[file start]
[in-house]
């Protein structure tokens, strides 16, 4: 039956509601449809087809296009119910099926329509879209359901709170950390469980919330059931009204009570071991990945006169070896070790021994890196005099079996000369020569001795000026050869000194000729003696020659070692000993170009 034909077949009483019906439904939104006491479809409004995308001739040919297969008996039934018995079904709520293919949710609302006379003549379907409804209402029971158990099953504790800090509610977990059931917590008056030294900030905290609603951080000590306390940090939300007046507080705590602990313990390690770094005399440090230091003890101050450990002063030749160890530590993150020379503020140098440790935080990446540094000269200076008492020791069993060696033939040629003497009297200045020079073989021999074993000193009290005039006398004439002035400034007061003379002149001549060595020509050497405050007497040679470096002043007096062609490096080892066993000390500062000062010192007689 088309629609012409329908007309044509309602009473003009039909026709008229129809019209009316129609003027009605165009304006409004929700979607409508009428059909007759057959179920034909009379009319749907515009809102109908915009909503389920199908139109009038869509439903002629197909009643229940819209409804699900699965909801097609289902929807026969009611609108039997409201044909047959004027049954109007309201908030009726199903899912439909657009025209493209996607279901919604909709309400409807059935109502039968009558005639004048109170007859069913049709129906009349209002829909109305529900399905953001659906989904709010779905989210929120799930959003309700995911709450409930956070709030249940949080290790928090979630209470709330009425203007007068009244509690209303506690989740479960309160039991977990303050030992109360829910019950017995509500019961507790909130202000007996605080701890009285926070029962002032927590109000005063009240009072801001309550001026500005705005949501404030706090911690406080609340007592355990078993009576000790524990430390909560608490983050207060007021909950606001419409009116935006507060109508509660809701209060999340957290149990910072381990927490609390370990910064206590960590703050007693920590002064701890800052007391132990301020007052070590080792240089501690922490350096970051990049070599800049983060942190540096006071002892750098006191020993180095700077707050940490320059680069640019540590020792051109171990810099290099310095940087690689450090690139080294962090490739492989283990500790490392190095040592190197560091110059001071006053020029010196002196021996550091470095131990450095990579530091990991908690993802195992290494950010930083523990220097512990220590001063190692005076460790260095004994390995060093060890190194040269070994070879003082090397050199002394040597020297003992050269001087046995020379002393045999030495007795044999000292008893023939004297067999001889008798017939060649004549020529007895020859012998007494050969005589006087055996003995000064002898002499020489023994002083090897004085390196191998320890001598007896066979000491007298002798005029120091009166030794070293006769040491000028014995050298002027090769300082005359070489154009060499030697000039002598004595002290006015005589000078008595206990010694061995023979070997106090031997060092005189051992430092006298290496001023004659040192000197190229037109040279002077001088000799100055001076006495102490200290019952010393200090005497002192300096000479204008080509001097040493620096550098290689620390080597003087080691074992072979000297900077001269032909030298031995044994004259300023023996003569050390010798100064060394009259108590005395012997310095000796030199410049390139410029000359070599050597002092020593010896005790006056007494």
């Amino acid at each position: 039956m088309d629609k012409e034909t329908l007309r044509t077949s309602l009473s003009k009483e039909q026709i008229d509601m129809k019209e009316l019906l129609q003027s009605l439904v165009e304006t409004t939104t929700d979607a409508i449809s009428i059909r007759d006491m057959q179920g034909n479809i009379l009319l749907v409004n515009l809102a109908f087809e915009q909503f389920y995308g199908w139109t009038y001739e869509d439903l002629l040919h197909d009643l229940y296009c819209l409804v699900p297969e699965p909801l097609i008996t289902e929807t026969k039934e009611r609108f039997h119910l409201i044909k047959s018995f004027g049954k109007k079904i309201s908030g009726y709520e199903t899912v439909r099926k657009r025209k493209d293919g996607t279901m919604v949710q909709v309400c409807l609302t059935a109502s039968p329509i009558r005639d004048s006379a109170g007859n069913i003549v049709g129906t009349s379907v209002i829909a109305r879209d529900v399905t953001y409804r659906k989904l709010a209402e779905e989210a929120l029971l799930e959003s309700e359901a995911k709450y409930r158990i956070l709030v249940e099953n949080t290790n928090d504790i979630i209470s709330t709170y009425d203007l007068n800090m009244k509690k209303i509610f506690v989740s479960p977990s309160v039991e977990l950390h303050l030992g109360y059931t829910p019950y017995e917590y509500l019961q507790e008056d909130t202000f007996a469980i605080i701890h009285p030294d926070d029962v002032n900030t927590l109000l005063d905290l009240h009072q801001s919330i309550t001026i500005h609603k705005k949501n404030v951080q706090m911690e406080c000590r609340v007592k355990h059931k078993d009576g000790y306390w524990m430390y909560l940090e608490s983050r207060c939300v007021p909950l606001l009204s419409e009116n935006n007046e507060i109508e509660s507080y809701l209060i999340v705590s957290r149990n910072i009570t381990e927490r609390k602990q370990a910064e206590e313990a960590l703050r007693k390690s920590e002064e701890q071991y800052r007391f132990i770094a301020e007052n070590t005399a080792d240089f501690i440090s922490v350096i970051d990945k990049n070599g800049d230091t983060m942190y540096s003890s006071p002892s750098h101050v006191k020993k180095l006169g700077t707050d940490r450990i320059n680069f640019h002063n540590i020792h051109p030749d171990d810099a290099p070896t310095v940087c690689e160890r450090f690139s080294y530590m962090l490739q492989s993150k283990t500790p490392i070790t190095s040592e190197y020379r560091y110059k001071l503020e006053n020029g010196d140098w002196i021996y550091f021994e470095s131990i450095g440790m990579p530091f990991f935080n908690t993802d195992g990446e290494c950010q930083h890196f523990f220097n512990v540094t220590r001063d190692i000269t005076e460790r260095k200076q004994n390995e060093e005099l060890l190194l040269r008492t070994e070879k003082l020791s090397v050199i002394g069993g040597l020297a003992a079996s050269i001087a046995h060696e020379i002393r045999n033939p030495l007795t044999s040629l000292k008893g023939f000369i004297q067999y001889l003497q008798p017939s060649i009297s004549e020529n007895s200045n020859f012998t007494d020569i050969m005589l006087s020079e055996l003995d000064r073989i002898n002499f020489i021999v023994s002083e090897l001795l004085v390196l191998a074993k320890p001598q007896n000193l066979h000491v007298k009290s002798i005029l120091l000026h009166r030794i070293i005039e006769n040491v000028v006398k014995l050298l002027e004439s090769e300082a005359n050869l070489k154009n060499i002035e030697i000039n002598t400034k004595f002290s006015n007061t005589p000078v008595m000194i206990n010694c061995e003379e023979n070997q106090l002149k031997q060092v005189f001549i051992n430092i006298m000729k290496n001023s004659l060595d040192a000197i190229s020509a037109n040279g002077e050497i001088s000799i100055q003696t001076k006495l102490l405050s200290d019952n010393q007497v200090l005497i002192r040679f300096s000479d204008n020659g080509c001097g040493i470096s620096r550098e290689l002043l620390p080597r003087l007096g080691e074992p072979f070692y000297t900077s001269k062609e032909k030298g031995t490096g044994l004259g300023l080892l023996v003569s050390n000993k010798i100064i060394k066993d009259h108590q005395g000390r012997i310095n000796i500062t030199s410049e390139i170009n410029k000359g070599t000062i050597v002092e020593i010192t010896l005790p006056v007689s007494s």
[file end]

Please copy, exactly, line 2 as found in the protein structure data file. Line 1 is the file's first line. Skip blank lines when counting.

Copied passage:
């Protein structure tokens, strides 16, 4: 039956509601449809087809296009119910099926329509879209359901709170950390469980919330059931009204009570071991990945006169070896070790021994890196005099079996000369020569001795000026050869000194000729003696020659070692000993170009 034909077949009483019906439904939104006491479809409004995308001739040919297969008996039934018995079904709520293919949710609302006379003549379907409804209402029971158990099953504790800090509610977990059931917590008056030294900030905290609603951080000590306390940090939300007046507080705590602990313990390690770094005399440090230091003890101050450990002063030749160890530590993150020379503020140098440790935080990446540094000269200076008492020791069993060696033939040629003497009297200045020079073989021999074993000193009290005039006398004439002035400034007061003379002149001549060595020509050497405050007497040679470096002043007096062609490096080892066993000390500062000062010192007689 088309629609012409329908007309044509309602009473003009039909026709008229129809019209009316129609003027009605165009304006409004929700979607409508009428059909007759057959179920034909009379009319749907515009809102109908915009909503389920199908139109009038869509439903002629197909009643229940819209409804699900699965909801097609289902929807026969009611609108039997409201044909047959004027049954109007309201908030009726199903899912439909657009025209493209996607279901919604909709309400409807059935109502039968009558005639004048109170007859069913049709129906009349209002829909109305529900399905953001659906989904709010779905989210929120799930959003309700995911709450409930956070709030249940949080290790928090979630209470709330009425203007007068009244509690209303506690989740479960309160039991977990303050030992109360829910019950017995509500019961507790909130202000007996605080701890009285926070029962002032927590109000005063009240009072801001309550001026500005705005949501404030706090911690406080609340007592355990078993009576000790524990430390909560608490983050207060007021909950606001419409009116935006507060109508509660809701209060999340957290149990910072381990927490609390370990910064206590960590703050007693920590002064701890800052007391132990301020007052070590080792240089501690922490350096970051990049070599800049983060942190540096006071002892750098006191020993180095700077707050940490320059680069640019540590020792051109171990810099290099310095940087690689450090690139080294962090490739492989283990500790490392190095040592190197560091110059001071006053020029010196002196021996550091470095131990450095990579530091990991908690993802195992290494950010930083523990220097512990220590001063190692005076460790260095004994390995060093060890190194040269070994070879003082090397050199002394040597020297003992050269001087046995020379002393045999030495007795044999000292008893023939004297067999001889008798017939060649004549020529007895020859012998007494050969005589006087055996003995000064002898002499020489023994002083090897004085390196191998320890001598007896066979000491007298002798005029120091009166030794070293006769040491000028014995050298002027090769300082005359070489154009060499030697000039002598004595002290006015005589000078008595206990010694061995023979070997106090031997060092005189051992430092006298290496001023004659040192000197190229037109040279002077001088000799100055001076006495102490200290019952010393200090005497002192300096000479204008080509001097040493620096550098290689620390080597003087080691074992072979000297900077001269032909030298031995044994004259300023023996003569050390010798100064060394009259108590005395012997310095000796030199410049390139410029000359070599050597002092020593010896005790006056007494």